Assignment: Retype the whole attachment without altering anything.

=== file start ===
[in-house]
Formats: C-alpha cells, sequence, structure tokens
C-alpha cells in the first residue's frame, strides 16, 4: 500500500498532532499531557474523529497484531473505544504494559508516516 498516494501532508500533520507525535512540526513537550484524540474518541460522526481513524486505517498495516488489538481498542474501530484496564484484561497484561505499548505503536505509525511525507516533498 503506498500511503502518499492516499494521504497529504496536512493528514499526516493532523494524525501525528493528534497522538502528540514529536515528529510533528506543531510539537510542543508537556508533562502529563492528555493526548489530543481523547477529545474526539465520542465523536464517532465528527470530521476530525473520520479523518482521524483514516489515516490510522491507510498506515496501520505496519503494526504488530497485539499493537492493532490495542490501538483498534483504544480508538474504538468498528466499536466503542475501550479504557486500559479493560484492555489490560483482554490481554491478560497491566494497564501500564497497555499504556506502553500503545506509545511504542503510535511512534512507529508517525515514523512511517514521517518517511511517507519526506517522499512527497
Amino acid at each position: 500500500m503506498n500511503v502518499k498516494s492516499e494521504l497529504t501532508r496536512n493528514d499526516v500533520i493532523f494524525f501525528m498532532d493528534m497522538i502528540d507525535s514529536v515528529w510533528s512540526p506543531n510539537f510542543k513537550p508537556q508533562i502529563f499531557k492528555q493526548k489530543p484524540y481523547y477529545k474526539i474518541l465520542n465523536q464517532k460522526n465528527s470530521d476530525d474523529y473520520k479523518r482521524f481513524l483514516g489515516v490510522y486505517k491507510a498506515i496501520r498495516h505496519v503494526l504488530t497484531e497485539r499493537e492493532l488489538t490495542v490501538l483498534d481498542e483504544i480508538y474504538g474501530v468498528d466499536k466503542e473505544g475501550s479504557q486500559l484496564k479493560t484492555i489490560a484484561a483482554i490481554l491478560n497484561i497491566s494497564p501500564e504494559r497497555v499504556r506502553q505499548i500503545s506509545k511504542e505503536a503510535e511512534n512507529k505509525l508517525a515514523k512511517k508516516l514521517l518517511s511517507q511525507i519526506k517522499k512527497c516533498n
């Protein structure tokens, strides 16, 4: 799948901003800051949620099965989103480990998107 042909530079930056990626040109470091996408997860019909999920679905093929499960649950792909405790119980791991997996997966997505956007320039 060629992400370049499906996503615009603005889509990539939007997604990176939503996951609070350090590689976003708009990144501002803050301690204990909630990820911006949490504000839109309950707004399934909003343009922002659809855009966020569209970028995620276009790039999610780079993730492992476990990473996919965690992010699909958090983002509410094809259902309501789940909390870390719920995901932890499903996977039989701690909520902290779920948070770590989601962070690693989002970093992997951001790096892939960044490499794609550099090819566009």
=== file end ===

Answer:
[in-house]
Formats: C-alpha cells, sequence, structure tokens
C-alpha cells in the first residue's frame, strides 16, 4: 500500500498532532499531557474523529497484531473505544504494559508516516 498516494501532508500533520507525535512540526513537550484524540474518541460522526481513524486505517498495516488489538481498542474501530484496564484484561497484561505499548505503536505509525511525507516533498 503506498500511503502518499492516499494521504497529504496536512493528514499526516493532523494524525501525528493528534497522538502528540514529536515528529510533528506543531510539537510542543508537556508533562502529563492528555493526548489530543481523547477529545474526539465520542465523536464517532465528527470530521476530525473520520479523518482521524483514516489515516490510522491507510498506515496501520505496519503494526504488530497485539499493537492493532490495542490501538483498534483504544480508538474504538468498528466499536466503542475501550479504557486500559479493560484492555489490560483482554490481554491478560497491566494497564501500564497497555499504556506502553500503545506509545511504542503510535511512534512507529508517525515514523512511517514521517518517511511517507519526506517522499512527497
Amino acid at each position: 500500500m503506498n500511503v502518499k498516494s492516499e494521504l497529504t501532508r496536512n493528514d499526516v500533520i493532523f494524525f501525528m498532532d493528534m497522538i502528540d507525535s514529536v515528529w510533528s512540526p506543531n510539537f510542543k513537550p508537556q508533562i502529563f499531557k492528555q493526548k489530543p484524540y481523547y477529545k474526539i474518541l465520542n465523536q464517532k460522526n465528527s470530521d476530525d474523529y473520520k479523518r482521524f481513524l483514516g489515516v490510522y486505517k491507510a498506515i496501520r498495516h505496519v503494526l504488530t497484531e497485539r499493537e492493532l488489538t490495542v490501538l483498534d481498542e483504544i480508538y474504538g474501530v468498528d466499536k466503542e473505544g475501550s479504557q486500559l484496564k479493560t484492555i489490560a484484561a483482554i490481554l491478560n497484561i497491566s494497564p501500564e504494559r497497555v499504556r506502553q505499548i500503545s506509545k511504542e505503536a503510535e511512534n512507529k505509525l508517525a515514523k512511517k508516516l514521517l518517511s511517507q511525507i519526506k517522499k512527497c516533498n
């Protein structure tokens, strides 16, 4: 799948901003800051949620099965989103480990998107 042909530079930056990626040109470091996408997860019909999920679905093929499960649950792909405790119980791991997996997966997505956007320039 060629992400370049499906996503615009603005889509990539939007997604990176939503996951609070350090590689976003708009990144501002803050301690204990909630990820911006949490504000839109309950707004399934909003343009922002659809855009966020569209970028995620276009790039999610780079993730492992476990990473996919965690992010699909958090983002509410094809259902309501789940909390870390719920995901932890499903996977039989701690909520902290779920948070770590989601962070690693989002970093992997951001790096892939960044490499794609550099090819566009």